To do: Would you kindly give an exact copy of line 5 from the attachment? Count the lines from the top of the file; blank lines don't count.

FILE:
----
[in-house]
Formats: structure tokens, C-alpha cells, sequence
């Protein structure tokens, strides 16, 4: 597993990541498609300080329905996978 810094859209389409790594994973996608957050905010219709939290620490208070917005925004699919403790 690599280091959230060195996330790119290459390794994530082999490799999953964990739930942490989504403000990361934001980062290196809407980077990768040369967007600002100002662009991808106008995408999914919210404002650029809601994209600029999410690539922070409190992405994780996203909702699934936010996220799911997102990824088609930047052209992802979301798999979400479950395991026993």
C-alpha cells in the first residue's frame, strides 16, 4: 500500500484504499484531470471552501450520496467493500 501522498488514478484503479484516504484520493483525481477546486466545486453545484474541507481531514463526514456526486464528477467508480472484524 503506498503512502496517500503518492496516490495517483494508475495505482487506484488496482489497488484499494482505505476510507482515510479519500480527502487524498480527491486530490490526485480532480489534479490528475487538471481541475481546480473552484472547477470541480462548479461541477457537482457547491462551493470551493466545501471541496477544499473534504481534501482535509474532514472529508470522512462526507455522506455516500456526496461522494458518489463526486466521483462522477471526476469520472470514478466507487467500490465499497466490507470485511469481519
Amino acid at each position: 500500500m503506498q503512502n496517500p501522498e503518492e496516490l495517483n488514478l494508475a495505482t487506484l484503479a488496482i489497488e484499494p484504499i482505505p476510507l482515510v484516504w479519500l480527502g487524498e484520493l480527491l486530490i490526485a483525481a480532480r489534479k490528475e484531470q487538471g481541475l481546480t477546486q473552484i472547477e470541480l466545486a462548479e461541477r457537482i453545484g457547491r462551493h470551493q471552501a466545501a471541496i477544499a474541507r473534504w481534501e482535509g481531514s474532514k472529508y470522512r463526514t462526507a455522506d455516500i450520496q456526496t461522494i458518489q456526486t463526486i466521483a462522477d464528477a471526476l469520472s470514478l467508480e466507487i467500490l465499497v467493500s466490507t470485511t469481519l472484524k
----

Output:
Amino acid at each position: 500500500m503506498q503512502n496517500p501522498e503518492e496516490l495517483n488514478l494508475a495505482t487506484l484503479a488496482i489497488e484499494p484504499i482505505p476510507l482515510v484516504w479519500l480527502g487524498e484520493l480527491l486530490i490526485a483525481a480532480r489534479k490528475e484531470q487538471g481541475l481546480t477546486q473552484i472547477e470541480l466545486a462548479e461541477r457537482i453545484g457547491r462551493h470551493q471552501a466545501a471541496i477544499a474541507r473534504w481534501e482535509g481531514s474532514k472529508y470522512r463526514t462526507a455522506d455516500i450520496q456526496t461522494i458518489q456526486t463526486i466521483a462522477d464528477a471526476l469520472s470514478l467508480e466507487i467500490l465499497v467493500s466490507t470485511t469481519l472484524k